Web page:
30 Days on Route 30: A Search for Nostalgia on America's Main Street
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Type of Work54 leaves
DepartmentUniversity of Baltimore. School of Communications Design
ProgramUniversity of Baltimore. Master of Fine Arts in Integrated Design
RightsThis item may be protected under Title 17 of the U.S. Copyright Law. It is made available by the University of Baltimore for non-commercial research and educational purposes.
rite of passage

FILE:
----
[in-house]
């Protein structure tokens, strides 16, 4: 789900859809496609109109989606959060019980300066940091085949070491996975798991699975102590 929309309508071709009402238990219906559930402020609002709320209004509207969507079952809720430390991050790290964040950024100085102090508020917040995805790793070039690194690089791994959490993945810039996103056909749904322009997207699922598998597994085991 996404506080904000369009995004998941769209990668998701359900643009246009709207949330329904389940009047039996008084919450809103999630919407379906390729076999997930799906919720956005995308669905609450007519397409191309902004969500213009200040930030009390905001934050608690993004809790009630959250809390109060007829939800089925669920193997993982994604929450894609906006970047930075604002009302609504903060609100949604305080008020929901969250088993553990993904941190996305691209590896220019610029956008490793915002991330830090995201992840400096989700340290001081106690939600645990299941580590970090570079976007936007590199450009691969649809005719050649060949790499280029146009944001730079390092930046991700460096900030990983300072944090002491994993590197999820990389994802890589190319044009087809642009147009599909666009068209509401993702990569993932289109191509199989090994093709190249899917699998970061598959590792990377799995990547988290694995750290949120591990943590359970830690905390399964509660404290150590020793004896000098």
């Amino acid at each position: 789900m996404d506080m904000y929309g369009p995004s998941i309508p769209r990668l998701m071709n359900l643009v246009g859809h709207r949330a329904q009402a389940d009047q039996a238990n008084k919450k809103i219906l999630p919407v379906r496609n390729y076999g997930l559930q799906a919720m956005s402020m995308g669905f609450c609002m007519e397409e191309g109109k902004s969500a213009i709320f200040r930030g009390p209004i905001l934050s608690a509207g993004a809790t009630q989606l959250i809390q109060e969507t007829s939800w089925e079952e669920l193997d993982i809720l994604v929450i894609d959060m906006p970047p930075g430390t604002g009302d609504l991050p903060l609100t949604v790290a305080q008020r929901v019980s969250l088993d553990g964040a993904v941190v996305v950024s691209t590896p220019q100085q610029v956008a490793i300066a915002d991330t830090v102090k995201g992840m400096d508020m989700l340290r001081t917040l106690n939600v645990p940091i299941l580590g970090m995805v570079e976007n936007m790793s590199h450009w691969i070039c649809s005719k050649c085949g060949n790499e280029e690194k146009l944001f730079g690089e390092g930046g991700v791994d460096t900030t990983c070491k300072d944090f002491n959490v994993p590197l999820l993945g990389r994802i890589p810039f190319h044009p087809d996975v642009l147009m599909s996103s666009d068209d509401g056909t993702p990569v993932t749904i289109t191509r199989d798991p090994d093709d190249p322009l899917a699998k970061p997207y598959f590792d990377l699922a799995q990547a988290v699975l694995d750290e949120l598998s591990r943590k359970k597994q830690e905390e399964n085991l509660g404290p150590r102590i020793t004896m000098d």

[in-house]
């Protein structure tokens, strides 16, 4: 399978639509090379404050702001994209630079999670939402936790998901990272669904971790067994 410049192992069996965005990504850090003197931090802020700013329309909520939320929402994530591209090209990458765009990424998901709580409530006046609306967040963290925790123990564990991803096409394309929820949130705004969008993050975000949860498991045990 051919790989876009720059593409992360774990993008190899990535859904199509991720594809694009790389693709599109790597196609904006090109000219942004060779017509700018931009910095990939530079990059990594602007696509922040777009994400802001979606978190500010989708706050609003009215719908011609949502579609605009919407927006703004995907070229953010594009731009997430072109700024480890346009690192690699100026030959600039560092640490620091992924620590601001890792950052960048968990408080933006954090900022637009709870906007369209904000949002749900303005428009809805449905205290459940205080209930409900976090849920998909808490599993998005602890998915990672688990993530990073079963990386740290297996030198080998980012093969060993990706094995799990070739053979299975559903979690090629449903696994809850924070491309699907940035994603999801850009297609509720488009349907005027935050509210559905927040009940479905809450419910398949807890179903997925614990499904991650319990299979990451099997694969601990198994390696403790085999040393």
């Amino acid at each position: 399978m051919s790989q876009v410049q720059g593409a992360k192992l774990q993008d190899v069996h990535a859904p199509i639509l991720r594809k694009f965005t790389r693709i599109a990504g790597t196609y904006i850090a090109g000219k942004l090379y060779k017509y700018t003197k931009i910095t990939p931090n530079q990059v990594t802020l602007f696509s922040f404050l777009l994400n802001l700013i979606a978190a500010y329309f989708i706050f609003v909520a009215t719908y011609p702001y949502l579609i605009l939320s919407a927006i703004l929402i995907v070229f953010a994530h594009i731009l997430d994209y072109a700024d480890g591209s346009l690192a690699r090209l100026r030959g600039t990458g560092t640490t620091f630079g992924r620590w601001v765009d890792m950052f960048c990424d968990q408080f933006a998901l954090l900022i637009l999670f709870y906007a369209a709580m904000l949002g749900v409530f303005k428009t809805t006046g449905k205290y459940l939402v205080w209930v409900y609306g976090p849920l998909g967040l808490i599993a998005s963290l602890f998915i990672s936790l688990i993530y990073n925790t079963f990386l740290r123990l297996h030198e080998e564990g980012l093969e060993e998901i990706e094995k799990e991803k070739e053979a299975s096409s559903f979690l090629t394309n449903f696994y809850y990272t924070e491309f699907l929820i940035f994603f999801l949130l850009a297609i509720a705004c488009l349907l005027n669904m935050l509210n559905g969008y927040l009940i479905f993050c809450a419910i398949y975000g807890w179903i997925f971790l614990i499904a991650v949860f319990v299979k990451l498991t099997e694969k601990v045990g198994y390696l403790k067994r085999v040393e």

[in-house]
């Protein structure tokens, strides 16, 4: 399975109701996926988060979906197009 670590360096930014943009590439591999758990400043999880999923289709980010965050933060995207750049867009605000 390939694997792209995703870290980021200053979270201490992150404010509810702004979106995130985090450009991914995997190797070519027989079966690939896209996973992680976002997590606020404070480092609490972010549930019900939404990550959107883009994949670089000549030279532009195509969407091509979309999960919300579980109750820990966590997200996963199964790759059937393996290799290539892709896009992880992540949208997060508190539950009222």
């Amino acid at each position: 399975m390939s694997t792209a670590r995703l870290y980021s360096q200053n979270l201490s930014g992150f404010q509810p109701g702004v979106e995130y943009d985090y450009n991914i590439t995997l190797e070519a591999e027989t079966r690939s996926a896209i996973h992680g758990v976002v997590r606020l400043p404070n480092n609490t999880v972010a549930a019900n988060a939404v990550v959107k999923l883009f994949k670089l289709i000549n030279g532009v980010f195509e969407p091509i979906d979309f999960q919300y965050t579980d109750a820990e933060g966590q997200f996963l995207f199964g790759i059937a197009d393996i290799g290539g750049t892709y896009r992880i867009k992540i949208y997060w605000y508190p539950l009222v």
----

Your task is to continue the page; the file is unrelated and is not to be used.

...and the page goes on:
The road trip continues to be a central idea in the American collective psyche, conjuring emotions like "freedom" and "joyous abandon." Multiple scholars have argued that the road trip’s appeal is in its blend of a number of different concepts like nostalgia and Americana; in art, literature, and cinema, the road trip awakens in viewers and readers the desire to reclaim a past that may or may not have truly existed. In the summer of 2015, I set out on a project to document a 30-day road trip on old US Route 30 from Atlantic City, New Jersey to Astoria, Oregon, in which I sought to explore the availability of nostalgia and Americana through images, conversations, and real-world experiences. Using a blend of videography, photography, social media, and narration, I recounted my experience on one of America’s oldest and most-forgotten highways. As I argue in this paper, I learned that nostalgia and Americana are largely what we make of it and not simply concepts to be “discovered” on an open road. The true appeal of the road trip is in what we learn about ourselves as the road moves beneath our feet.